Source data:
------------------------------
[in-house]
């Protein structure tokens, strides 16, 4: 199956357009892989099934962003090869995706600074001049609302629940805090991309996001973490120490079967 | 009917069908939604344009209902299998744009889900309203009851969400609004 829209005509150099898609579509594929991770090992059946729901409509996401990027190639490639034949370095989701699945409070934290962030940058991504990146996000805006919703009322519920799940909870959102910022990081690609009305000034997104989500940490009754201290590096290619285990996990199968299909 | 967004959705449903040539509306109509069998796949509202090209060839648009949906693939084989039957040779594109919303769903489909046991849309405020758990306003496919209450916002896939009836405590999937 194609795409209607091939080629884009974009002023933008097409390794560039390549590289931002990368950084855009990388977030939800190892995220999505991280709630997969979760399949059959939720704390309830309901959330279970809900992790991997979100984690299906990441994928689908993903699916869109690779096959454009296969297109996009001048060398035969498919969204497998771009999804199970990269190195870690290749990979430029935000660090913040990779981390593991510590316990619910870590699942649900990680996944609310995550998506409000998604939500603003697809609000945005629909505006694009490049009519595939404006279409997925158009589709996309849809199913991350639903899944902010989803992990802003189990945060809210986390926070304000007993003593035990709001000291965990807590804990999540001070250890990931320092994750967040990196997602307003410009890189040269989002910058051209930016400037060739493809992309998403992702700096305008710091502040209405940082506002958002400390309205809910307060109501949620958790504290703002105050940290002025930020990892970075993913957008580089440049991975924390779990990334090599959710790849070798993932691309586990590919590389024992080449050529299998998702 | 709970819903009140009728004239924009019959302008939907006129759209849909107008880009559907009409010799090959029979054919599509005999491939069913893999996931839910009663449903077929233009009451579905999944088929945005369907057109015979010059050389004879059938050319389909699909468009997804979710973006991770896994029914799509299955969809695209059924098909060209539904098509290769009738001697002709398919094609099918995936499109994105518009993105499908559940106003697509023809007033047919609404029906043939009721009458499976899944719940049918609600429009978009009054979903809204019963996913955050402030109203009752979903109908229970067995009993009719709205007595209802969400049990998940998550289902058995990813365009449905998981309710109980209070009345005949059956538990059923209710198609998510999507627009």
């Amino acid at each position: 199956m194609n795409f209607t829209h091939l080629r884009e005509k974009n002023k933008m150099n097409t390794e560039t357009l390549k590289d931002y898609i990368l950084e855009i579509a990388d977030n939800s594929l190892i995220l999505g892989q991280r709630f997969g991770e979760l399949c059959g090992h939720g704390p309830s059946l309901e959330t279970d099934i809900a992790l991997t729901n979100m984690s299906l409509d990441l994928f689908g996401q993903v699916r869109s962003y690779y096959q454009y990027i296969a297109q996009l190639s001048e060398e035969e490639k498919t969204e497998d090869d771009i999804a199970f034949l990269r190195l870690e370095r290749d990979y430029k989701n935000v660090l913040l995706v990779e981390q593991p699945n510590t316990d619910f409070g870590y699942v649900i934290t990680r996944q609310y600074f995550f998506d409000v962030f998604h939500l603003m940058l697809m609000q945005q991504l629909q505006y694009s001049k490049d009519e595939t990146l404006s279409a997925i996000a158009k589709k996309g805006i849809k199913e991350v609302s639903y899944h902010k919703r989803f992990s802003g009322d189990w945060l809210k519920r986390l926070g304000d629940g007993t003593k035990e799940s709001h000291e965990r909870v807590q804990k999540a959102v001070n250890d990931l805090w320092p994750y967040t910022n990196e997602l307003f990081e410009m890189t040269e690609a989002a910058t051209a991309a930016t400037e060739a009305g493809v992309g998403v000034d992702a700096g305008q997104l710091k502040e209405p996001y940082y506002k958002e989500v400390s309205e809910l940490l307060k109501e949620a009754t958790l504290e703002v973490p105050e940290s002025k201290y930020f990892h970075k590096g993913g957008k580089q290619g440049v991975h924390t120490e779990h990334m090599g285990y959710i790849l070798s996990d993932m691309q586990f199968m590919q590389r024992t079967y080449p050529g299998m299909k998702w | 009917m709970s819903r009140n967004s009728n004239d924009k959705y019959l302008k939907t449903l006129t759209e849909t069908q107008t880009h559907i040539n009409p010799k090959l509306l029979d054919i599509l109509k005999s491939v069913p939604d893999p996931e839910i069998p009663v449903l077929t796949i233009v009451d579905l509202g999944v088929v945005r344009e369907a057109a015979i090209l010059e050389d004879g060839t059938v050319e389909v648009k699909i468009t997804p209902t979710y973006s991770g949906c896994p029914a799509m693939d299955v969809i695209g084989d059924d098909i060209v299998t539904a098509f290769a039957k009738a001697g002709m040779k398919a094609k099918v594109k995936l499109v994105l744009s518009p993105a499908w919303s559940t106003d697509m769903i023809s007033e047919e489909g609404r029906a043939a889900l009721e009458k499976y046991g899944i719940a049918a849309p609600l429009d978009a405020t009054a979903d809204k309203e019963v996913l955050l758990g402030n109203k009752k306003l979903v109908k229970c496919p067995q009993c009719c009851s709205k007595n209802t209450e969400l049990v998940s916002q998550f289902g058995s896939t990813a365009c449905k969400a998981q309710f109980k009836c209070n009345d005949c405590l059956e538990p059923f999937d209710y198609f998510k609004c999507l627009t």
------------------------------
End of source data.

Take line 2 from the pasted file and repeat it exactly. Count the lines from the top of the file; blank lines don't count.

């Protein structure tokens, strides 16, 4: 199956357009892989099934962003090869995706600074001049609302629940805090991309996001973490120490079967 | 009917069908939604344009209902299998744009889900309203009851969400609004 829209005509150099898609579509594929991770090992059946729901409509996401990027190639490639034949370095989701699945409070934290962030940058991504990146996000805006919703009322519920799940909870959102910022990081690609009305000034997104989500940490009754201290590096290619285990996990199968299909 | 967004959705449903040539509306109509069998796949509202090209060839648009949906693939084989039957040779594109919303769903489909046991849309405020758990306003496919209450916002896939009836405590999937 194609795409209607091939080629884009974009002023933008097409390794560039390549590289931002990368950084855009990388977030939800190892995220999505991280709630997969979760399949059959939720704390309830309901959330279970809900992790991997979100984690299906990441994928689908993903699916869109690779096959454009296969297109996009001048060398035969498919969204497998771009999804199970990269190195870690290749990979430029935000660090913040990779981390593991510590316990619910870590699942649900990680996944609310995550998506409000998604939500603003697809609000945005629909505006694009490049009519595939404006279409997925158009589709996309849809199913991350639903899944902010989803992990802003189990945060809210986390926070304000007993003593035990709001000291965990807590804990999540001070250890990931320092994750967040990196997602307003410009890189040269989002910058051209930016400037060739493809992309998403992702700096305008710091502040209405940082506002958002400390309205809910307060109501949620958790504290703002105050940290002025930020990892970075993913957008580089440049991975924390779990990334090599959710790849070798993932691309586990590919590389024992080449050529299998998702 | 709970819903009140009728004239924009019959302008939907006129759209849909107008880009559907009409010799090959029979054919599509005999491939069913893999996931839910009663449903077929233009009451579905999944088929945005369907057109015979010059050389004879059938050319389909699909468009997804979710973006991770896994029914799509299955969809695209059924098909060209539904098509290769009738001697002709398919094609099918995936499109994105518009993105499908559940106003697509023809007033047919609404029906043939009721009458499976899944719940049918609600429009978009009054979903809204019963996913955050402030109203009752979903109908229970067995009993009719709205007595209802969400049990998940998550289902058995990813365009449905998981309710109980209070009345005949059956538990059923209710198609998510999507627009």